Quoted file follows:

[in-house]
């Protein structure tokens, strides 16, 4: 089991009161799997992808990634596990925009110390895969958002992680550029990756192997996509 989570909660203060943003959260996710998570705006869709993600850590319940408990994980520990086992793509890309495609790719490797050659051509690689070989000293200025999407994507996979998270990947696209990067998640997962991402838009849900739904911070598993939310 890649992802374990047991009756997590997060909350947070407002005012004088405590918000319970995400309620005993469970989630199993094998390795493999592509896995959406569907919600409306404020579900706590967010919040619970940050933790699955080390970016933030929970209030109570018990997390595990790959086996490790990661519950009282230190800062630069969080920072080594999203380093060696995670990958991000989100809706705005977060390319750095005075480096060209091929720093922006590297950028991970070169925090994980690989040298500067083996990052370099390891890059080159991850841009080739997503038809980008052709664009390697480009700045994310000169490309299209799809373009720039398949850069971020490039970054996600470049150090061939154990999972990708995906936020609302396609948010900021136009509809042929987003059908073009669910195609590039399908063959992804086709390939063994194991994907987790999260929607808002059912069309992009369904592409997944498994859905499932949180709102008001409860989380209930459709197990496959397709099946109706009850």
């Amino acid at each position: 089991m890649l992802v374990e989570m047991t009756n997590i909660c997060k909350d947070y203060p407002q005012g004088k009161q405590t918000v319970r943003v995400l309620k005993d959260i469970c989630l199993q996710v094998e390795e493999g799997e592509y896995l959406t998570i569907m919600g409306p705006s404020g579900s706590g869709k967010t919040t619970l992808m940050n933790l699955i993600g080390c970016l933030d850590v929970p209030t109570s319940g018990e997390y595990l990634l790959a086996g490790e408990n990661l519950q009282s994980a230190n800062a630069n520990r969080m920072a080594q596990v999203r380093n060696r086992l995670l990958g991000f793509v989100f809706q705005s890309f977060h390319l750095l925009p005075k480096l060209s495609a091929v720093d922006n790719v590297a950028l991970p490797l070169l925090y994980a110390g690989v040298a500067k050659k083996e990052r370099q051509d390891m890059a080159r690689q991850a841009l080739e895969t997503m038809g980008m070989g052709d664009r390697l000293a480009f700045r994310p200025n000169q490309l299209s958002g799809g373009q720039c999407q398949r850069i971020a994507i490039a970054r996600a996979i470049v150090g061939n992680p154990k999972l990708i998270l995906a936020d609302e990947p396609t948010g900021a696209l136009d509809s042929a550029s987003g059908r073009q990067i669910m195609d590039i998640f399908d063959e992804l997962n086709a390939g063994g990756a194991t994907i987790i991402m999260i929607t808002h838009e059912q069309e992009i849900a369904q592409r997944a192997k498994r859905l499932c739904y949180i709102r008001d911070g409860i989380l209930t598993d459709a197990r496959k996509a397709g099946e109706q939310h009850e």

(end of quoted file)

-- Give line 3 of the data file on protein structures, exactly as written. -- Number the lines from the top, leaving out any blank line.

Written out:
């Amino acid at each position: 089991m890649l992802v374990e989570m047991t009756n997590i909660c997060k909350d947070y203060p407002q005012g004088k009161q405590t918000v319970r943003v995400l309620k005993d959260i469970c989630l199993q996710v094998e390795e493999g799997e592509y896995l959406t998570i569907m919600g409306p705006s404020g579900s706590g869709k967010t919040t619970l992808m940050n933790l699955i993600g080390c970016l933030d850590v929970p209030t109570s319940g018990e997390y595990l990634l790959a086996g490790e408990n990661l519950q009282s994980a230190n800062a630069n520990r969080m920072a080594q596990v999203r380093n060696r086992l995670l990958g991000f793509v989100f809706q705005s890309f977060h390319l750095l925009p005075k480096l060209s495609a091929v720093d922006n790719v590297a950028l991970p490797l070169l925090y994980a110390g690989v040298a500067k050659k083996e990052r370099q051509d390891m890059a080159r690689q991850a841009l080739e895969t997503m038809g980008m070989g052709d664009r390697l000293a480009f700045r994310p200025n000169q490309l299209s958002g799809g373009q720039c999407q398949r850069i971020a994507i490039a970054r996600a996979i470049v150090g061939n992680p154990k999972l990708i998270l995906a936020d609302e990947p396609t948010g900021a696209l136009d509809s042929a550029s987003g059908r073009q990067i669910m195609d590039i998640f399908d063959e992804l997962n086709a390939g063994g990756a194991t994907i987790i991402m999260i929607t808002h838009e059912q069309e992009i849900a369904q592409r997944a192997k498994r859905l499932c739904y949180i709102r008001d911070g409860i989380l209930t598993d459709a197990r496959k996509a397709g099946e109706q939310h009850e």